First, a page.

The death of the powerful or the well-connected is considered appalling and unnecessary, and everything possible will be done to avert it. Other deaths – of migrants from Africa who drown at sea, of laborers in Bangladesh who perish in a factory fire, or of hundreds of thousands of civilians in Syria killed in a civil war – will be experienced as almost neutral, less important information. In this sense, death comes to be organized within power relations like any other term – there are deaths that it’s worth making an effort to prevent and there are deaths that are meaningless – all depending on one’s location within the web of power.
It follows that in the future, if others will have to die so that the life of the wealthy can be extended – as a result, say, of working in difficult and dangerous conditions to produce special medicines – so be it. In other words, the idea of eradicating death is not egalitarian, and its implementation, if scientifically feasible, will not necessarily be humane but driven by force.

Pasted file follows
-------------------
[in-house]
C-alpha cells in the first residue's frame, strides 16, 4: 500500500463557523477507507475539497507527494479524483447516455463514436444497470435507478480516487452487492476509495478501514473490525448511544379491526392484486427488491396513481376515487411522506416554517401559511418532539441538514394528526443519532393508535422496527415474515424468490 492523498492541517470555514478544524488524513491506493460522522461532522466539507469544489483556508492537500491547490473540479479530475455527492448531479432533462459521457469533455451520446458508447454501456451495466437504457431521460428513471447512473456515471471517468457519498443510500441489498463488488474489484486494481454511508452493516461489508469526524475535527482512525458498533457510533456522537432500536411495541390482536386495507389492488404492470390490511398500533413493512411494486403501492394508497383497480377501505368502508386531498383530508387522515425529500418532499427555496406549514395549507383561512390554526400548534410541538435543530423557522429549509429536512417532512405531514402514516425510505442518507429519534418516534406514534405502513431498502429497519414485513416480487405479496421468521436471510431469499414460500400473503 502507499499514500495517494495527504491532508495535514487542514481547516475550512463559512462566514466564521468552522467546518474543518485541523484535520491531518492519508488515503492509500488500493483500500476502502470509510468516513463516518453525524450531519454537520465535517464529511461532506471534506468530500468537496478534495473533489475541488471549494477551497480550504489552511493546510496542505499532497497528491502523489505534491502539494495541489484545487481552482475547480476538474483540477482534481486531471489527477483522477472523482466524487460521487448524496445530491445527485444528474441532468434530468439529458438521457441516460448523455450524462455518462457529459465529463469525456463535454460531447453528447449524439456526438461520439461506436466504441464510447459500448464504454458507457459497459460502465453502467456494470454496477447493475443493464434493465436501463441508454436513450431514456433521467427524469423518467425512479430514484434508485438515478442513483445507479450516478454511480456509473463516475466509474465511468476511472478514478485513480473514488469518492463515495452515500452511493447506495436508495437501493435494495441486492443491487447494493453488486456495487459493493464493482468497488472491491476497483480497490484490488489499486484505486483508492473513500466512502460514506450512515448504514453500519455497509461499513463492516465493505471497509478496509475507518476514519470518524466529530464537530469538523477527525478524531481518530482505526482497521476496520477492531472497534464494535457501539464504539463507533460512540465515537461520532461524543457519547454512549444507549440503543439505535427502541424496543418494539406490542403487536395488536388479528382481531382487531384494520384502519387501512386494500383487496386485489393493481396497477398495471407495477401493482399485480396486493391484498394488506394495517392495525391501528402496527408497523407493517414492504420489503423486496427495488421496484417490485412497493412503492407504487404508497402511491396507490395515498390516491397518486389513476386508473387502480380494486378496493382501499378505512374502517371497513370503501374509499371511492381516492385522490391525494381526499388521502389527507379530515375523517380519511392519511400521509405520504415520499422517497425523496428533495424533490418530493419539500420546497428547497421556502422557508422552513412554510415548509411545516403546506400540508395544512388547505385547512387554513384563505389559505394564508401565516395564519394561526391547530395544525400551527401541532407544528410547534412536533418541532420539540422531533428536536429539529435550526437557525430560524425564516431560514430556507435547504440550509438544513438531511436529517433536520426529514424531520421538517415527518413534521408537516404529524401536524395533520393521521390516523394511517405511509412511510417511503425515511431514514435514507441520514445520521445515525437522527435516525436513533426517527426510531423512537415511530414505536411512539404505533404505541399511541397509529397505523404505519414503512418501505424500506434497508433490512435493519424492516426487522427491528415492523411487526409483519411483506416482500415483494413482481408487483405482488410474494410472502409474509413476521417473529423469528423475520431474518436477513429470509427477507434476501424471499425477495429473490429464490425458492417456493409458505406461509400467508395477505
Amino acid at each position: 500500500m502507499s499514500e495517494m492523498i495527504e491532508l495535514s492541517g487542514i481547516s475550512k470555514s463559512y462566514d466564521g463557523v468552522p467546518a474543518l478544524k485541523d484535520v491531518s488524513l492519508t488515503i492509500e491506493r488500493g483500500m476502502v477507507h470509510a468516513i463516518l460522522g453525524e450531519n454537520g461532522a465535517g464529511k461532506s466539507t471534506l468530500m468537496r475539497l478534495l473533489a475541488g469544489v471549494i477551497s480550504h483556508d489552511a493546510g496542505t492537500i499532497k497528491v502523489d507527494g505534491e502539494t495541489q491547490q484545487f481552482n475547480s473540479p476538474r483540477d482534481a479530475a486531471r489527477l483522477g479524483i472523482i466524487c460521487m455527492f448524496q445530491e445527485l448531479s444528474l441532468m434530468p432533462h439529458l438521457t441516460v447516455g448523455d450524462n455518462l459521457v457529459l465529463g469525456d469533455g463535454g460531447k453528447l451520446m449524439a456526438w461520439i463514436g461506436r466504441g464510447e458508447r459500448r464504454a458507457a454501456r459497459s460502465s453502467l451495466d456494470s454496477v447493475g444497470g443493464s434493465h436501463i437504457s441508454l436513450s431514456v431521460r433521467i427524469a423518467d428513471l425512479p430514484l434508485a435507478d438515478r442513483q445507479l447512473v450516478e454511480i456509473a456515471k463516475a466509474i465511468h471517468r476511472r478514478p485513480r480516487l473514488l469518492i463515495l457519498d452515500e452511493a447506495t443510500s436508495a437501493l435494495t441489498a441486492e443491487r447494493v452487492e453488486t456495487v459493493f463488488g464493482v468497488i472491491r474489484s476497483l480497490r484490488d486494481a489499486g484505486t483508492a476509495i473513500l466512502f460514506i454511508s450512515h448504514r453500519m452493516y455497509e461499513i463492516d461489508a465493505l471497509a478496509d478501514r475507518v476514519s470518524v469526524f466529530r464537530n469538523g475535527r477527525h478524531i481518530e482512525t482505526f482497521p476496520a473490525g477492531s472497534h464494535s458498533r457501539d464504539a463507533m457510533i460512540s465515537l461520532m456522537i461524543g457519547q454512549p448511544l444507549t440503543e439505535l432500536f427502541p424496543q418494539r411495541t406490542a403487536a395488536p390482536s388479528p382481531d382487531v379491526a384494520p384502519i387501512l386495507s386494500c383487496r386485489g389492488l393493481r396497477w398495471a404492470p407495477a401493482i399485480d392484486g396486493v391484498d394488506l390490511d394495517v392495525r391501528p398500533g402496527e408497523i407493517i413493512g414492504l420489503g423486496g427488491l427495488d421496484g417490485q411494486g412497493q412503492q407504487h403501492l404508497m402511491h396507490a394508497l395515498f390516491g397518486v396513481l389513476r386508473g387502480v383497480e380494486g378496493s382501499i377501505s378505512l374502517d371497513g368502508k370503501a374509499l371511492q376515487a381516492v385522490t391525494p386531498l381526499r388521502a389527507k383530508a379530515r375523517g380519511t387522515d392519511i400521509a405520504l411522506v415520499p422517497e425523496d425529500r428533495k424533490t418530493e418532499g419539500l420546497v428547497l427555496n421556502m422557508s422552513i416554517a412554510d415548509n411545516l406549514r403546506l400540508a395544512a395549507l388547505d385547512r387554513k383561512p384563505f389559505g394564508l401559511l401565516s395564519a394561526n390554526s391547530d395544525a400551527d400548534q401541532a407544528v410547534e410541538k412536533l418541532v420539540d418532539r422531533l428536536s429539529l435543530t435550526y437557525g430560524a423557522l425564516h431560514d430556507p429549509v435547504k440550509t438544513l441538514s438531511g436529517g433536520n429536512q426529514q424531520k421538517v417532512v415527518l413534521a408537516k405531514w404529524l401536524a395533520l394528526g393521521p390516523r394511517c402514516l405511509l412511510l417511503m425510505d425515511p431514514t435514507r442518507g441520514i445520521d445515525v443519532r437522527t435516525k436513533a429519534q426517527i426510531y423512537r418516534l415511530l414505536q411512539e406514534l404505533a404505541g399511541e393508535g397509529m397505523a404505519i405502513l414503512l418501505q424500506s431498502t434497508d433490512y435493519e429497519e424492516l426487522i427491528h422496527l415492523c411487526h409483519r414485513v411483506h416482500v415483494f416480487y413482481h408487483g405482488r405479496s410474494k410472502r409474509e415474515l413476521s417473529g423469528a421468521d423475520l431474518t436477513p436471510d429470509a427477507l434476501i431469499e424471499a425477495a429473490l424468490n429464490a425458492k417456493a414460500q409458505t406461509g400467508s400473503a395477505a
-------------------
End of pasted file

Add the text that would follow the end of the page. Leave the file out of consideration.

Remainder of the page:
Furthermore, the approach that views death as a passing evil that needs to be done away with does not recognize that many deaths occur in order to sustain life. For one thing, in order to nourish an expanding, eternal humanity, prodigious amounts of protein will be necessary. Already today, the number of animals that are sacrificed in order to sate the hunger of the world’s seven billion people is inconceivable: Billions of mammals, birds and fish are put to death every year to that end. On top of this, the planet’s resources are being exploited to the hilt to enable life and growth for human beings. The longer people live, the more their world dies.
Kurzweil and his friends are focused on finding an effective technical solution for the purpose of prolonging their pleasant lives, but they are inattentive to the devastation and destruction that attend their very existence. The consequence, if they succeed in finding the elixir of life for which they yearn, may be a final and thorough annihilation of all other forms of life in the world. One form of death will disappear, but death in a different form will exact a greater price.